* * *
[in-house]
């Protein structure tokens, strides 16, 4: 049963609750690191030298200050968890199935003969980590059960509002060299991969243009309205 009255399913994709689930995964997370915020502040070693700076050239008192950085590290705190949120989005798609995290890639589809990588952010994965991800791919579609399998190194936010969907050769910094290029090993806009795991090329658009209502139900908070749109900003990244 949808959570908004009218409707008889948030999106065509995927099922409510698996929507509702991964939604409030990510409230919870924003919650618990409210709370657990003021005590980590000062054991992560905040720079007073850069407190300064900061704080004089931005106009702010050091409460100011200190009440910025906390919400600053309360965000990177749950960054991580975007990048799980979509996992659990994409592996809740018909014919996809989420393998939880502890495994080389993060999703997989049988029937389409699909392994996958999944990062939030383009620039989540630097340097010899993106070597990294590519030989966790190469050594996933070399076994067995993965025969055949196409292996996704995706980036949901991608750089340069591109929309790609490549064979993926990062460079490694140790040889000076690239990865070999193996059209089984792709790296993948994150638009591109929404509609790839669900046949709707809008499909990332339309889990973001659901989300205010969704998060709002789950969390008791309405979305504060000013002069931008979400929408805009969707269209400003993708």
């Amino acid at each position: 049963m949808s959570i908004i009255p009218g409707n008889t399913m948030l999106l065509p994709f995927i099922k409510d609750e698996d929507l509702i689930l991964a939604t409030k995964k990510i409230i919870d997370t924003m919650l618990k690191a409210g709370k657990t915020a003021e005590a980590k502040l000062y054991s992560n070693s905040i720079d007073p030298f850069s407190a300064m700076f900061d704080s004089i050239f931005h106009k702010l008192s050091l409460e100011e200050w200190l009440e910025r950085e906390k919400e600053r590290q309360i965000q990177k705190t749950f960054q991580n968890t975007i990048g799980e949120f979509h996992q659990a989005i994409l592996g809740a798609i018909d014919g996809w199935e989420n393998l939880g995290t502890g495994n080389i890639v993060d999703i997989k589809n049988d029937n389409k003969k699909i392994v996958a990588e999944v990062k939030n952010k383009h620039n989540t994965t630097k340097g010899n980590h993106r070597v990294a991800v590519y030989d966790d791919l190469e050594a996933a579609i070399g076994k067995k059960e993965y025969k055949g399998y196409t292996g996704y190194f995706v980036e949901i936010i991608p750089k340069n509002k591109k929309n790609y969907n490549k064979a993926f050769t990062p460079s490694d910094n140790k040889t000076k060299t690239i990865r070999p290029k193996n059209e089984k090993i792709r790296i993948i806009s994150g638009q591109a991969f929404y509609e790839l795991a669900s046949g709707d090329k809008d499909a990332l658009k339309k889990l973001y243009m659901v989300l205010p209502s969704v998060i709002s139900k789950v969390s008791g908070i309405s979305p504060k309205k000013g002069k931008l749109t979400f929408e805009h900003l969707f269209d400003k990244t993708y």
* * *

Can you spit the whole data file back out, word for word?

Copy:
[in-house]
């Protein structure tokens, strides 16, 4: 049963609750690191030298200050968890199935003969980590059960509002060299991969243009309205 009255399913994709689930995964997370915020502040070693700076050239008192950085590290705190949120989005798609995290890639589809990588952010994965991800791919579609399998190194936010969907050769910094290029090993806009795991090329658009209502139900908070749109900003990244 949808959570908004009218409707008889948030999106065509995927099922409510698996929507509702991964939604409030990510409230919870924003919650618990409210709370657990003021005590980590000062054991992560905040720079007073850069407190300064900061704080004089931005106009702010050091409460100011200190009440910025906390919400600053309360965000990177749950960054991580975007990048799980979509996992659990994409592996809740018909014919996809989420393998939880502890495994080389993060999703997989049988029937389409699909392994996958999944990062939030383009620039989540630097340097010899993106070597990294590519030989966790190469050594996933070399076994067995993965025969055949196409292996996704995706980036949901991608750089340069591109929309790609490549064979993926990062460079490694140790040889000076690239990865070999193996059209089984792709790296993948994150638009591109929404509609790839669900046949709707809008499909990332339309889990973001659901989300205010969704998060709002789950969390008791309405979305504060000013002069931008979400929408805009969707269209400003993708």
């Amino acid at each position: 049963m949808s959570i908004i009255p009218g409707n008889t399913m948030l999106l065509p994709f995927i099922k409510d609750e698996d929507l509702i689930l991964a939604t409030k995964k990510i409230i919870d997370t924003m919650l618990k690191a409210g709370k657990t915020a003021e005590a980590k502040l000062y054991s992560n070693s905040i720079d007073p030298f850069s407190a300064m700076f900061d704080s004089i050239f931005h106009k702010l008192s050091l409460e100011e200050w200190l009440e910025r950085e906390k919400e600053r590290q309360i965000q990177k705190t749950f960054q991580n968890t975007i990048g799980e949120f979509h996992q659990a989005i994409l592996g809740a798609i018909d014919g996809w199935e989420n393998l939880g995290t502890g495994n080389i890639v993060d999703i997989k589809n049988d029937n389409k003969k699909i392994v996958a990588e999944v990062k939030n952010k383009h620039n989540t994965t630097k340097g010899n980590h993106r070597v990294a991800v590519y030989d966790d791919l190469e050594a996933a579609i070399g076994k067995k059960e993965y025969k055949g399998y196409t292996g996704y190194f995706v980036e949901i936010i991608p750089k340069n509002k591109k929309n790609y969907n490549k064979a993926f050769t990062p460079s490694d910094n140790k040889t000076k060299t690239i990865r070999p290029k193996n059209e089984k090993i792709r790296i993948i806009s994150g638009q591109a991969f929404y509609e790839l795991a669900s046949g709707d090329k809008d499909a990332l658009k339309k889990l973001y243009m659901v989300l205010p209502s969704v998060i709002s139900k789950v969390s008791g908070i309405s979305p504060k309205k000013g002069k931008l749109t979400f929408e805009h900003l969707f269209d400003k990244t993708y």